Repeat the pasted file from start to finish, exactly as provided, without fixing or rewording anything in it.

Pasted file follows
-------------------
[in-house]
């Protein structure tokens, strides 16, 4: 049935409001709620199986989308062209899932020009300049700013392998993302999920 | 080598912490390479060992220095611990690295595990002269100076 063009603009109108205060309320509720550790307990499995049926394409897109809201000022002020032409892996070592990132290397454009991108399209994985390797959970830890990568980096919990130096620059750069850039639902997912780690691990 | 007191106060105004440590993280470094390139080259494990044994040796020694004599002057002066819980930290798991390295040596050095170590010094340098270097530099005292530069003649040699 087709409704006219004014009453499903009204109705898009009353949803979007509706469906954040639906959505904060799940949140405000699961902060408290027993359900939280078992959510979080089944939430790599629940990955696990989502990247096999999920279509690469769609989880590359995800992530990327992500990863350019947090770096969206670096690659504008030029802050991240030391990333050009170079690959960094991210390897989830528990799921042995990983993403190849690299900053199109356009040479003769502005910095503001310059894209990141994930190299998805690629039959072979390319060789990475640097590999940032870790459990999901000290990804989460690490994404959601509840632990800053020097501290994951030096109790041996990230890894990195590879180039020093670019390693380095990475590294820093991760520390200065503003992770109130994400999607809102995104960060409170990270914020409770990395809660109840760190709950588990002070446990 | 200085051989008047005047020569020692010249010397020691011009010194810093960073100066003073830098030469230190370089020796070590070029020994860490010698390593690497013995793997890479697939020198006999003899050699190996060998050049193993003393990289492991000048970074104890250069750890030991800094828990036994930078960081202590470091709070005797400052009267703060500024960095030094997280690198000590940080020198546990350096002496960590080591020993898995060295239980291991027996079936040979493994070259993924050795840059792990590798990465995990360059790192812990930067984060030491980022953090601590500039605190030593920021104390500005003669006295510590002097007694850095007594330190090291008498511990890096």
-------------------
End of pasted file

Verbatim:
[in-house]
């Protein structure tokens, strides 16, 4: 049935409001709620199986989308062209899932020009300049700013392998993302999920 | 080598912490390479060992220095611990690295595990002269100076 063009603009109108205060309320509720550790307990499995049926394409897109809201000022002020032409892996070592990132290397454009991108399209994985390797959970830890990568980096919990130096620059750069850039639902997912780690691990 | 007191106060105004440590993280470094390139080259494990044994040796020694004599002057002066819980930290798991390295040596050095170590010094340098270097530099005292530069003649040699 087709409704006219004014009453499903009204109705898009009353949803979007509706469906954040639906959505904060799940949140405000699961902060408290027993359900939280078992959510979080089944939430790599629940990955696990989502990247096999999920279509690469769609989880590359995800992530990327992500990863350019947090770096969206670096690659504008030029802050991240030391990333050009170079690959960094991210390897989830528990799921042995990983993403190849690299900053199109356009040479003769502005910095503001310059894209990141994930190299998805690629039959072979390319060789990475640097590999940032870790459990999901000290990804989460690490994404959601509840632990800053020097501290994951030096109790041996990230890894990195590879180039020093670019390693380095990475590294820093991760520390200065503003992770109130994400999607809102995104960060409170990270914020409770990395809660109840760190709950588990002070446990 | 200085051989008047005047020569020692010249010397020691011009010194810093960073100066003073830098030469230190370089020796070590070029020994860490010698390593690497013995793997890479697939020198006999003899050699190996060998050049193993003393990289492991000048970074104890250069750890030991800094828990036994930078960081202590470091709070005797400052009267703060500024960095030094997280690198000590940080020198546990350096002496960590080591020993898995060295239980291991027996079936040979493994070259993924050795840059792990590798990465995990360059790192812990930067984060030491980022953090601590500039605190030593920021104390500005003669006295510590002097007694850095007594330190090291008498511990890096």